Closely compacted soils allow very little room for air and therefore tend to resist taking in water. Soils with plenty of space and air mixed in more readily absorb and hold liquid.

In baked goods, flour combines with yeast or other ingredients to create small pockets of air that make a light, fluffy confection. If there is not enough air, the resulting product will be dense and thick. The principle is the same for soil.

Soil Porosity

As soil particles fit together, they leave small pockets, called pores. These pores, not the particles themselves, fill with water. Particle size and porosity are keys to the texture of soil.

Like chocolate cake, soils with many larger pores will have many places to store moisture. Like a saltine cracker, soils with fewer, smaller pores will have less space for water to stay.

Soil Particles

Soil is composed of millions of small particles of differing sizes. Every soil particle falls into one of three categories, based on its size.

According to Michigan Technical University, clay particles are smallest, measuring under .002 mm. Sand particles are largest, measuring up to 2 mm. Silt particles occupy the middle range. The term “gravel” applies to particles that are from 2 mm to 75 mm in size, but gravel alone is not considered a type of soil.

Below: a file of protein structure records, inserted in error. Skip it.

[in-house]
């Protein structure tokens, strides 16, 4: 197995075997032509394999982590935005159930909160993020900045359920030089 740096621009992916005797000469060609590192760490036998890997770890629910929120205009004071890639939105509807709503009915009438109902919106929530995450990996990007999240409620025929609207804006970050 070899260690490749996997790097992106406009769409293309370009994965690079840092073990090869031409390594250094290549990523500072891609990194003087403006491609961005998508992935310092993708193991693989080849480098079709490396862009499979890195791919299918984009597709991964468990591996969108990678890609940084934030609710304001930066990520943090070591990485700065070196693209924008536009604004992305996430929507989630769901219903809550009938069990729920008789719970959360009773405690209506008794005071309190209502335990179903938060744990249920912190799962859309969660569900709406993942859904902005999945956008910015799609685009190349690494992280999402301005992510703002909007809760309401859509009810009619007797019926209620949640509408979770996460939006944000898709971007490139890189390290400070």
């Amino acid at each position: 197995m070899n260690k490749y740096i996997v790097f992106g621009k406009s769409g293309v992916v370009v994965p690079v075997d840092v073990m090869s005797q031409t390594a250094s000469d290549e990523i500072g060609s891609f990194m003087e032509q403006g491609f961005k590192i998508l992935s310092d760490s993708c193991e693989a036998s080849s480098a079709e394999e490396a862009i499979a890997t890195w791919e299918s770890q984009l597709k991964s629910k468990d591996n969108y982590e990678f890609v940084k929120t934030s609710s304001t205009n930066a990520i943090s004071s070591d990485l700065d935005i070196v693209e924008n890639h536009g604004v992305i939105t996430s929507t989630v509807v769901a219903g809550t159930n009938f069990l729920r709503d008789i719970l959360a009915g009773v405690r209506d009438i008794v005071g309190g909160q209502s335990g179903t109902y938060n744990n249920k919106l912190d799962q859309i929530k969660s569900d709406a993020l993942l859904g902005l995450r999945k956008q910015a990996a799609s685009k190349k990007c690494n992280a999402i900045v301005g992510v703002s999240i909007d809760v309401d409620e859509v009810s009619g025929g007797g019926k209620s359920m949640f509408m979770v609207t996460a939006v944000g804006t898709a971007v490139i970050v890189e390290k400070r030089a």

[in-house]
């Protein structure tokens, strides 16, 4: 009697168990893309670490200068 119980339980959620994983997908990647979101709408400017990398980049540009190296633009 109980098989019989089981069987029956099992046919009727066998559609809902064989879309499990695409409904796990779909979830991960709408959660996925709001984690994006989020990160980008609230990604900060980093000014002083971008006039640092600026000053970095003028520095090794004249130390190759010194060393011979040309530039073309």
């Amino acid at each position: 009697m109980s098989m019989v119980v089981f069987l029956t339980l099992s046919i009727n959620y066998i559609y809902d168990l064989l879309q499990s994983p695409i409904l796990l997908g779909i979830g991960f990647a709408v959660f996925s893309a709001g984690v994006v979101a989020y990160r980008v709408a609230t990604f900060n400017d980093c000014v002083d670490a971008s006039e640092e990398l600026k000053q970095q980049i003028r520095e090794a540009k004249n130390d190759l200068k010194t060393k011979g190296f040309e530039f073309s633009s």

Loam is the term used to encompass a whole category of soil that is composed of a balance of the three basic types.

Soil Types

Every possible combination of the three main types of particles has its own name, category and identifying features.

Names for soil types include sandy clay, clay silt, silt loam, clay loam, and many other variations. Each type absorbs and holds different amounts of water.

Silty clay soil is closest to the saltine cracker. Rich clay loam would be most similar to the example of chocolate cake.

Soil particle size

Soil particle size

Like chocolate cake, soils with many larger pores will have many places to store moisture. Like a saltine cracker, soils with fewer, smaller pores will have less space for water to stay.

Water Absorption

Soils high in clay tend to be quite dense, so puddles may remain on their surface for a long time.

Soils that contain a balance of clay, silt and sand are lighter and almost fluffy. Puddles do not last long, because the water quickly absorbs into the pores between soil particles.

The balance of ingredients, or texture, determines the amount of water absorbed

References

  • Estimating Soil Texture by Feel. West Texas A & M University. Published by the Texas A&M Agrilife Research Extension at San Angelo. Accessed February 22, 2020.
  • Tech Alive: Soil Particle Size. Michigan Technical University. Published in the Michigan Environmental Education Curriculum Groundwater Supply. Accessed February 22, 2020.
  • Water Holding Capacity by Soil Type. Spectrum Technologies. PDF available. Accessed February 22, 2020.

This content is accurate and true to the best of the author’s knowledge and is not meant to substitute for formal and individualized advice from a qualified professional.

© 2020 Jule Romans